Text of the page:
Let’s talk about historic uniforms related to this site: the Celtic Football Club’s – for short – home strip features white and green horizontal hoops. However, the original ones consisted of a white top with black shorts and black and green hooped socks – still not too different from their present-day color theme.
The top featured a Marist Brothers’ badge, with a green Celtic cross inside a red circle. Back in 1889, Celtic Football Club changed into a green and white vertically striped top and did so for the following fourteen years. During these, the shorts were alternated between black and white several times, while the top didn’t have any crest.
New Design and a Badge
By 1903, the Celtic Football Club adopted the notorious green and white hooped tops. The design was first worn on August 15, 1903. With regards to socks, the team used black ones until they switched to green by the 1930s.
White socks were implemented by the 1960s and became the predominant color to be worn even today. They began using a club badge in the 1930s – a four-leaf clover logo with the club’s formal title “The Celtic Football and Athletic Coy. Ltd.”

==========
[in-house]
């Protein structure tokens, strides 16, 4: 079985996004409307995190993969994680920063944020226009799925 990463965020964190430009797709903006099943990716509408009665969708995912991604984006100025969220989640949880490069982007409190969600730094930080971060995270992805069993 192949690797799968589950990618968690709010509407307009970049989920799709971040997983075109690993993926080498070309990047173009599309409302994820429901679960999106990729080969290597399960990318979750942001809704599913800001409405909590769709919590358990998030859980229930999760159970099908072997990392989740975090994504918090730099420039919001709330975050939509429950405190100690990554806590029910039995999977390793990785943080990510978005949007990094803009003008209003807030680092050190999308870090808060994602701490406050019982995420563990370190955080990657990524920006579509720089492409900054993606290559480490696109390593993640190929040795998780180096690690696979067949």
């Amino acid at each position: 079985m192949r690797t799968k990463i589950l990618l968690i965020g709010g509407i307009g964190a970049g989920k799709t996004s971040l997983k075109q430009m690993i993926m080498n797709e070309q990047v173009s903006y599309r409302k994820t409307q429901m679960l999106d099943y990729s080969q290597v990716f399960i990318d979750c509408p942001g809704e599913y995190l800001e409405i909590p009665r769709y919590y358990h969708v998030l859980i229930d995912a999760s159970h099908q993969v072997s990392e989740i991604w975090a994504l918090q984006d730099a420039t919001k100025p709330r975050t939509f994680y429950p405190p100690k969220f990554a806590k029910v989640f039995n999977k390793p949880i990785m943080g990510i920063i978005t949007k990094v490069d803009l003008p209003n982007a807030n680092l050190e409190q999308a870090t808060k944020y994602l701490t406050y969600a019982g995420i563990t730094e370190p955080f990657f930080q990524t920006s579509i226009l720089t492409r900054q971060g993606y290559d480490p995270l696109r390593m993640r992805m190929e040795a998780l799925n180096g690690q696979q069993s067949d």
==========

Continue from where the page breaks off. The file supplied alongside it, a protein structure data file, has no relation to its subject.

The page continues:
By 1977, the Celtic Football Club finally adopted the badge symbol on their shirts, having the crest wording changed to, simply, “The Celtic Football Club”. But by 1988, during their 100th year, the club used a commemorative crest featuring the Celtic cross that was first used for their shirts.
The Appearance of Numbered Shirts
Today, numbered shirts are commonly used. However, that hasn’t always been the case. It was not until 1945 that numbered shirts came into use throughout Scotland, and became compulsory by 1960.
Celtic Football Club was the last team to adopt such use of numbers to identify players. However, the numbers were only placed on the shorts so as to not disfigure the famous green and white hoops of their shirts. It wasn’t until 1975 that the Scottish Football League directly instructed the team to put the numbers at the back of their shirts.